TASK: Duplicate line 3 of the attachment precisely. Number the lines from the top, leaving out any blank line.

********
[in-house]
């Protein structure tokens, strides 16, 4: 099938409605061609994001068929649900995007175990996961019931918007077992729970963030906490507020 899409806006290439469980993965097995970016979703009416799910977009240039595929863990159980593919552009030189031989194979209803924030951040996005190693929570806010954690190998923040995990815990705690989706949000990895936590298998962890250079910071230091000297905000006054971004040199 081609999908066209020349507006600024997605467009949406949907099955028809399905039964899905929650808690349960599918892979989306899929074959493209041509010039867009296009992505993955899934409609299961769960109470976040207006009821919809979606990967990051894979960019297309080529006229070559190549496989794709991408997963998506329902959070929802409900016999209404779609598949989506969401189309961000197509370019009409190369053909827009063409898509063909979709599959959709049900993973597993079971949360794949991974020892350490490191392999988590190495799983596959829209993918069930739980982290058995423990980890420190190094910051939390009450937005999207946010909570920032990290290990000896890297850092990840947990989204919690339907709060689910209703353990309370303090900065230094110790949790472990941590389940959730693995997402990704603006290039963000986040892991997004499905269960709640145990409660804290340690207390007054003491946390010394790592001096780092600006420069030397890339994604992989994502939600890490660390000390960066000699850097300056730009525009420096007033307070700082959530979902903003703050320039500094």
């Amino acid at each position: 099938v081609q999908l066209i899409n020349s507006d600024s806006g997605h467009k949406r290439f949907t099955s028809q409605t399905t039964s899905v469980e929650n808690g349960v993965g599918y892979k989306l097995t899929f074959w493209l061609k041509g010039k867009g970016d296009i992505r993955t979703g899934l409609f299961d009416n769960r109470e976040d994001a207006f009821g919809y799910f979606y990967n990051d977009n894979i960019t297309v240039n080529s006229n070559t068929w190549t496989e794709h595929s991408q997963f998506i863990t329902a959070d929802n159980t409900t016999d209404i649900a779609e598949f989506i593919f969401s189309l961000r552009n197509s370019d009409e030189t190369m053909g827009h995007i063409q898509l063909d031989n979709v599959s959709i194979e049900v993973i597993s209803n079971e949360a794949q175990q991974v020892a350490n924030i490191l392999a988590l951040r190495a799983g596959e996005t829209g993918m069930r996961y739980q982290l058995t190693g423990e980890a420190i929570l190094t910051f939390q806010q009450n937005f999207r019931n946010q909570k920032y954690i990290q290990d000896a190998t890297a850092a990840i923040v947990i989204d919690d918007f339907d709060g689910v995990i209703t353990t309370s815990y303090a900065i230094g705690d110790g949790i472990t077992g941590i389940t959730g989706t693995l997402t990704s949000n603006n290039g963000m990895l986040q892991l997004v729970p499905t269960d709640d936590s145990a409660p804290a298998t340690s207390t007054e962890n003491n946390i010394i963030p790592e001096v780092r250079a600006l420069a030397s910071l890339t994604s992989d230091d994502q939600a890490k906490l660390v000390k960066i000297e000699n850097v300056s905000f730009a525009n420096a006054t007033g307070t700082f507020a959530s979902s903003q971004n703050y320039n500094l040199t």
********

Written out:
């Amino acid at each position: 099938v081609q999908l066209i899409n020349s507006d600024s806006g997605h467009k949406r290439f949907t099955s028809q409605t399905t039964s899905v469980e929650n808690g349960v993965g599918y892979k989306l097995t899929f074959w493209l061609k041509g010039k867009g970016d296009i992505r993955t979703g899934l409609f299961d009416n769960r109470e976040d994001a207006f009821g919809y799910f979606y990967n990051d977009n894979i960019t297309v240039n080529s006229n070559t068929w190549t496989e794709h595929s991408q997963f998506i863990t329902a959070d929802n159980t409900t016999d209404i649900a779609e598949f989506i593919f969401s189309l961000r552009n197509s370019d009409e030189t190369m053909g827009h995007i063409q898509l063909d031989n979709v599959s959709i194979e049900v993973i597993s209803n079971e949360a794949q175990q991974v020892a350490n924030i490191l392999a988590l951040r190495a799983g596959e996005t829209g993918m069930r996961y739980q982290l058995t190693g423990e980890a420190i929570l190094t910051f939390q806010q009450n937005f999207r019931n946010q909570k920032y954690i990290q290990d000896a190998t890297a850092a990840i923040v947990i989204d919690d918007f339907d709060g689910v995990i209703t353990t309370s815990y303090a900065i230094g705690d110790g949790i472990t077992g941590i389940t959730g989706t693995l997402t990704s949000n603006n290039g963000m990895l986040q892991l997004v729970p499905t269960d709640d936590s145990a409660p804290a298998t340690s207390t007054e962890n003491n946390i010394i963030p790592e001096v780092r250079a600006l420069a030397s910071l890339t994604s992989d230091d994502q939600a890490k906490l660390v000390k960066i000297e000699n850097v300056s905000f730009a525009n420096a006054t007033g307070t700082f507020a959530s979902s903003q971004n703050y320039n500094l040199t």